Jean de La Fontaine: Les Plus Belles Fables

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Authors
La Fontaine, Jean de
Issue Date
2010
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Book, Whole
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This is the latest in a long line of pretty illustrated French editions of fables for children. Contemporary technology and artistic ability combine for pictures that are colorful and exact. It all starts with a cover that offers a beautiful rendition of FS painted onto its soft cushion. Forty fables receive one-to-three fine illustrations each. Some are more childlike in their approach, like TH (9-11), which offers humanly clad figures. One of my favorites is The Stag and the Pool (20-21); this illustration spreads beautifully across two pages. In The Lion Become Old (40-41), the ass is climbing onto the lion's body to deliver his insulting blow. AD has a whimsical illustration in which the ant is riding like a horseback rider on the dove (45). In a curious surprise, the book's illustration of FS (55) dresses the animals who had no human dress in the same scene on the book's cover! Does the illustration on 71 belong to the preceding fable, The Lion and the Mosquito, or to the present fable, The Spider and the Swallow? Another favorite of mine shows the weasel and rabbit pleading all sorts of logic before the bespectacled cat (88). Little do they realize that they are both about to get eaten! Let me mention two last favorites. A two-page spread suggests the maliciousness of the frog in FM as he is about to plunge the rat into the water (114-15); the final page shows the scene from above as the hawk carries both away. My impression is that Salembier has borrowed heavily from French illustration history and used other people's framing of scenes as she has created her own realization within that framing.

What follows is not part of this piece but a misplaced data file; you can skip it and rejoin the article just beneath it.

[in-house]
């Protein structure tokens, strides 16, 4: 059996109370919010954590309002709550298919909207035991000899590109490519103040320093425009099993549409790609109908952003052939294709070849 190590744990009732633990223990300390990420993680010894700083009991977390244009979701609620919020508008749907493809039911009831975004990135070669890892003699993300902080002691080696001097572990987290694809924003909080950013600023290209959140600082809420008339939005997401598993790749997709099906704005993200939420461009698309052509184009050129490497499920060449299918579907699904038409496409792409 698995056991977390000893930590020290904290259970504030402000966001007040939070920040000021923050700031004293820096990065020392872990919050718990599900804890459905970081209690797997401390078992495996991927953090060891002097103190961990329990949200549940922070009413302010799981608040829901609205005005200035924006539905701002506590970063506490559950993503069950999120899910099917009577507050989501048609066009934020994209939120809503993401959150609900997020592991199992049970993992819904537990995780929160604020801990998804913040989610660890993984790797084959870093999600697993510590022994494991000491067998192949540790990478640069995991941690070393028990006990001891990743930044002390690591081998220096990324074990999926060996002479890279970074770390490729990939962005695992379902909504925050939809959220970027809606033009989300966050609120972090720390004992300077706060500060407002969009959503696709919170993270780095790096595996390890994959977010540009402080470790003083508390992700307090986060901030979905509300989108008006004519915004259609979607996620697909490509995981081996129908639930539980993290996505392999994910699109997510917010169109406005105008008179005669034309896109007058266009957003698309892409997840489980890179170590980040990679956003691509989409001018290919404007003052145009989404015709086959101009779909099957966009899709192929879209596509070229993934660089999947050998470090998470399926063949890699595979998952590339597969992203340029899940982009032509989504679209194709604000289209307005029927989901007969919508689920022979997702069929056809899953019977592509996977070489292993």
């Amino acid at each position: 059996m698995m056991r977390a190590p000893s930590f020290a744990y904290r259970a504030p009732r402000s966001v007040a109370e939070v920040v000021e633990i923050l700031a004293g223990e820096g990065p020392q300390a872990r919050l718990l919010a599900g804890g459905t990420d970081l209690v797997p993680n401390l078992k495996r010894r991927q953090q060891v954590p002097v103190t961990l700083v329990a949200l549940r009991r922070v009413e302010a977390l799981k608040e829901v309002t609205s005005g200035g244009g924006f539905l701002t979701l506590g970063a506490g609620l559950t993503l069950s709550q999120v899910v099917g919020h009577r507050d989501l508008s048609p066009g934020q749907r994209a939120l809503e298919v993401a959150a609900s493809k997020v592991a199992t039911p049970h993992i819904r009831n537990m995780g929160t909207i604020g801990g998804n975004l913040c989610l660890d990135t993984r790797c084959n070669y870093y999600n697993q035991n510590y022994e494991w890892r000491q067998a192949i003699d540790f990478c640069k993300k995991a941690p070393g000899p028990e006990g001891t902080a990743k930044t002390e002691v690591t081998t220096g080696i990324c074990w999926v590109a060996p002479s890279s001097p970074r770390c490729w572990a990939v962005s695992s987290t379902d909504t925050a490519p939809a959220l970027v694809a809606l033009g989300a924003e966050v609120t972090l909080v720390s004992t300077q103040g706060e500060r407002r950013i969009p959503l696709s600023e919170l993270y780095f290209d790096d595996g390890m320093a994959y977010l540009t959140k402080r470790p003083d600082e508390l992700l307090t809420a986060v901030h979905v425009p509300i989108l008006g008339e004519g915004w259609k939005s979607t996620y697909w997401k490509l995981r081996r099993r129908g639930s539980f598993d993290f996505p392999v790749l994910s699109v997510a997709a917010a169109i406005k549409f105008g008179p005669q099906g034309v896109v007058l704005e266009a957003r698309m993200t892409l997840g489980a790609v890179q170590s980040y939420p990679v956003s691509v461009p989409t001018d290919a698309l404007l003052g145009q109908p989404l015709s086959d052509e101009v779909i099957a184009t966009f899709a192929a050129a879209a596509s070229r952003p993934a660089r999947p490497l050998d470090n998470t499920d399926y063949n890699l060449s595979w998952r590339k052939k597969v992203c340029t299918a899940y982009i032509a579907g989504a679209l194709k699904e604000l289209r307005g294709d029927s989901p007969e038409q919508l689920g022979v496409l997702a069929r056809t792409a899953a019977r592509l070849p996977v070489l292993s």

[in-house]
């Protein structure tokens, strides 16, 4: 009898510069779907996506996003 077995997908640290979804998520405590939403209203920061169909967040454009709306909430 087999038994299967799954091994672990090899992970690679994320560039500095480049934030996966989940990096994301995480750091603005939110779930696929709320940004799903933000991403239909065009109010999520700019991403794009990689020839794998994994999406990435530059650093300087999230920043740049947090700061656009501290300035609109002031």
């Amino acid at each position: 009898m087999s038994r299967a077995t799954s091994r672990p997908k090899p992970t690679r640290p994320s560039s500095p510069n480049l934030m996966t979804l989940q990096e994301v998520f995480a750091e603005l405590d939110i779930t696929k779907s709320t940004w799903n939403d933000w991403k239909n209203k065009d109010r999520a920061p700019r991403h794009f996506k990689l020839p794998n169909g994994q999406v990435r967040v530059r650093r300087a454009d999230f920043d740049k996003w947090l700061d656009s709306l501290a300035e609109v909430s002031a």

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Éditions Hemma
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